It’s supposed to be a tricycle of sorts, only that it’s got a Hemi for an engine, it can do sick burnouts, and it comes in a gargantuan design that defies any form of coherent descriptions.
And while we’re at a loss as to how to come up with adjectives to describe this monstrosity, it’s owner, Tim Cotterill - he calls his baby the ’Rocket II’, for obvious reasons - is just all too happy to take this bad boy out for a ride.
At this point, whatever word that comes out of our mouths is pretty much irrelevant by now because there’s really no describing this piece of work. So, we’ll just let the video do the talking for us. Watch and enjoy!
See what happens when a Honda National Motos pit crew member unintentionally drops gasoline all over a Honda CBR1000RR right after refueling. The bike had participated to the race up until that point, so the red hot exhaust acted as a spark, igniting the racing motorcycle just as the team members were trying to clean it up.
Last month at the Bonneville Salt Flats in Utah, Jason McVicar of Vancouver experienced a crash from the Suzuki Hayabusa 1300 as he was establishing the speed record for the fastest production motorcycle ever: 391 km/h.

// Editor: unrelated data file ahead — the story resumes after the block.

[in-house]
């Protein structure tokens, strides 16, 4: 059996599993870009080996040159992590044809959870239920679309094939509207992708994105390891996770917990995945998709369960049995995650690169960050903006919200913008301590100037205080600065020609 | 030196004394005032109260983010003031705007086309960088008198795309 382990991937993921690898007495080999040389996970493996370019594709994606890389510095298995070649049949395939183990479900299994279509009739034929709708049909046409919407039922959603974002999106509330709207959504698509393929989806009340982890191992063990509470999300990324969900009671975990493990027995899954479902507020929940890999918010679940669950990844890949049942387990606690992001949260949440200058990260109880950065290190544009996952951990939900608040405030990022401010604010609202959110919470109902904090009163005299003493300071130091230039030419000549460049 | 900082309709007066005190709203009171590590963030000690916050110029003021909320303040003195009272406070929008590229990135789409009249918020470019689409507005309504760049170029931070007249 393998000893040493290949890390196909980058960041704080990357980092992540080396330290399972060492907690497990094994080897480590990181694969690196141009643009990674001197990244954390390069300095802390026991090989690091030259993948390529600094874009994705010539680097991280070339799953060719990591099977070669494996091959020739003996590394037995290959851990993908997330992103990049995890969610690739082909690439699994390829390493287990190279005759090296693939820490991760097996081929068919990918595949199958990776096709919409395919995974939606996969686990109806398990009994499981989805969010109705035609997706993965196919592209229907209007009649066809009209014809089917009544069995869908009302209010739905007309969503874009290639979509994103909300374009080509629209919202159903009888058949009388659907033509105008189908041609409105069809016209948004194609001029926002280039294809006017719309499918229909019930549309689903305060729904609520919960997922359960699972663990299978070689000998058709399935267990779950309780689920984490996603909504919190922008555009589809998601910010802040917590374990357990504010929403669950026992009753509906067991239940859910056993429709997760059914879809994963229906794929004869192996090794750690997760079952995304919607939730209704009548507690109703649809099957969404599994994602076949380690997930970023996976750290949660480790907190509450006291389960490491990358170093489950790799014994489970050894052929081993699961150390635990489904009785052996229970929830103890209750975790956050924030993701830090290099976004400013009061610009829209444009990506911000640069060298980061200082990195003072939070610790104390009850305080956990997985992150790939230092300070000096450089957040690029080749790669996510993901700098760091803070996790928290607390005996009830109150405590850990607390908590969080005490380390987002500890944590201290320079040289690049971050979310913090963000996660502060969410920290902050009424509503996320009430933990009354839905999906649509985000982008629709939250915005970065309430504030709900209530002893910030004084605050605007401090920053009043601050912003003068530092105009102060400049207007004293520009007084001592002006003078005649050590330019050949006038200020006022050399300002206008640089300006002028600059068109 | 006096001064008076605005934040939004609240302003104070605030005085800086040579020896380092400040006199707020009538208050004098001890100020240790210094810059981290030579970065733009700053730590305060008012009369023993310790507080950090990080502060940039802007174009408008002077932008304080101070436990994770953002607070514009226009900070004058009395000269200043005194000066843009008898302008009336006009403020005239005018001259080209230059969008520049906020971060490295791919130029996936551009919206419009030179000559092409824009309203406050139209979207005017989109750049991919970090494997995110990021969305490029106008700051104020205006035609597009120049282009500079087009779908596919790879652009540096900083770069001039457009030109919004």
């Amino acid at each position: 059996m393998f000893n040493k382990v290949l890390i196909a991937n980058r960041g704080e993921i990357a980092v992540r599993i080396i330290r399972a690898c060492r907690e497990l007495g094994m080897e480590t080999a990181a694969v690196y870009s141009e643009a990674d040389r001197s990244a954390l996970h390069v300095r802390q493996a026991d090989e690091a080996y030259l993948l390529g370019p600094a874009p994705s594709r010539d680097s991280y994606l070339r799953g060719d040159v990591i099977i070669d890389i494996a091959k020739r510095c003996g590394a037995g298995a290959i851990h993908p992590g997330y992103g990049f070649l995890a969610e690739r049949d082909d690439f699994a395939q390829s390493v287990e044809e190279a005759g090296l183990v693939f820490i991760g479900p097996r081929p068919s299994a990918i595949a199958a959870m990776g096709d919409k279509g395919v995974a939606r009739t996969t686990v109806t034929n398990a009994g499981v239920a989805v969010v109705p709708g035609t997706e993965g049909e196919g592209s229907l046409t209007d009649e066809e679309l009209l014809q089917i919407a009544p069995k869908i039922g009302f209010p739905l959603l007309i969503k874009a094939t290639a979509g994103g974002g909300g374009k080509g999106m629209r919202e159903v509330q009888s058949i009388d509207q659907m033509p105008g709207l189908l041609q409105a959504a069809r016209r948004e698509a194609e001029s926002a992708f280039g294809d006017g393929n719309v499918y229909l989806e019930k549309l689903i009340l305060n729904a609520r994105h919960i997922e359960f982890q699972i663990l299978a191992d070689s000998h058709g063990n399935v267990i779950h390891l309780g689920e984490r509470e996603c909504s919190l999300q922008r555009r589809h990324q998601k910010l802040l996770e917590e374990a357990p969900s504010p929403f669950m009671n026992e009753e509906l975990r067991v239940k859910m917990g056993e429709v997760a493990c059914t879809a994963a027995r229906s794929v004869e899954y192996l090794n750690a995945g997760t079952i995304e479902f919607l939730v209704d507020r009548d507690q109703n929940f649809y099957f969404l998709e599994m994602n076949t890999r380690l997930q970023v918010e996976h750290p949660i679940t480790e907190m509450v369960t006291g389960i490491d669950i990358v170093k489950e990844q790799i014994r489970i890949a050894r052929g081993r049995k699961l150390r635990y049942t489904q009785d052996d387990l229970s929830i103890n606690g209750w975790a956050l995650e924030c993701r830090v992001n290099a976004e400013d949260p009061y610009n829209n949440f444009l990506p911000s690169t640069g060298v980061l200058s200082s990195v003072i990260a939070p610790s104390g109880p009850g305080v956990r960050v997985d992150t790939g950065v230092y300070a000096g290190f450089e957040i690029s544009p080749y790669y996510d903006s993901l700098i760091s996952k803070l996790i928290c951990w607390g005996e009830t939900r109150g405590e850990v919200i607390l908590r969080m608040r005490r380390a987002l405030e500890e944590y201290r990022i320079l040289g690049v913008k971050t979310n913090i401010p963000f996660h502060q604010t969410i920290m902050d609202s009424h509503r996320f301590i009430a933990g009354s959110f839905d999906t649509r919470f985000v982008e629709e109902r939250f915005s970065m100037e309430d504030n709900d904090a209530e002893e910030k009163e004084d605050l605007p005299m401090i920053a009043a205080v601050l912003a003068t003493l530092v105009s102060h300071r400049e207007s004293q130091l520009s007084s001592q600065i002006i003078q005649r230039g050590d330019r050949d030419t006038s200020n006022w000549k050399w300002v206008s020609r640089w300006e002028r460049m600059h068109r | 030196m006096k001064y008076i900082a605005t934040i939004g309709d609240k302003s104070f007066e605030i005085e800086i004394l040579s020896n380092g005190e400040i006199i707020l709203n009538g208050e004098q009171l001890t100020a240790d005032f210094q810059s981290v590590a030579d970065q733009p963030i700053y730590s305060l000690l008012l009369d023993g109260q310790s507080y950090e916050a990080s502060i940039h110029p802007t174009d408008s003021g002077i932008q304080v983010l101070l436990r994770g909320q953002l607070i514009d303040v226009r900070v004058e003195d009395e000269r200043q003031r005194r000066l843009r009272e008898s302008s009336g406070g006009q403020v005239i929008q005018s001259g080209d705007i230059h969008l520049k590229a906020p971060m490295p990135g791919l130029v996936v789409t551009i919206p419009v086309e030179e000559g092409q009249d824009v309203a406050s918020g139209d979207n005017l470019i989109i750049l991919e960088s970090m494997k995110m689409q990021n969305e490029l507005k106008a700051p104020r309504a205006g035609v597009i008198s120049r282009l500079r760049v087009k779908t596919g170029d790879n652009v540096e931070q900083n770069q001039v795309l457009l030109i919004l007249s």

What makes the story even more amazing is the fast that it survived the crush without serious injury. We can’t say the same thing about its bike though as it was bended, disintegrated and burned as a result of the amazingly fast accident.
„URAL is a unique classic sidecar motorcycle for family recreational and off-road riding. Sidecar wheel drive on several models makes Ural only one street legal ATV.”
This kind of description you get if you search on Google for IMZ Ural. After watching the commercial video, I asked myself: where is that „unique classic sidecar motorcycle for family recreational and off-road riding” in this video? Or maybe in Russia, riding with your father while handing the machine gun in front of you is (...)
Have you ever imagined a motorcycle on steroids? I mean, thirty feet (9 metres) long, ten feet (3 metres) high and weighing as much as a school bus kind of a motorcycle beast?
Yes, that’s the beast from the photo above. It’s a 13 ton/ 28 660 pound two-wheeler designed and built in Perth, Australia, by the stunt driver Ray Baumann which has spent the last 3 years developing what appears to be a world first.
The "Monster Motorbike from Hell" is powered by a Detroit Diesel truck (...)
Motorcycle builders always try to keep their bike’s weight as low as possible in order to best value the engine’s power and prove efficient and great performing. But sometimes people feel like breaking the rules and I can’t find a better example than "the Led Zeppelin".
Last week I presented to you a brand new motorcycle concept which was created by a very inspired artist with a lot of imagination after countless hours in front of the computer. The entire design and idea were new to the rider’s eyes, very different of the bike that I have the pleasure to present to you today.
Everybody is familiar with the Suzuki Hayabusa, but when a rider scrolls down and sees the bike’s lower half I can’t imagine him doing anything else but stop breathing. At least that’s (...)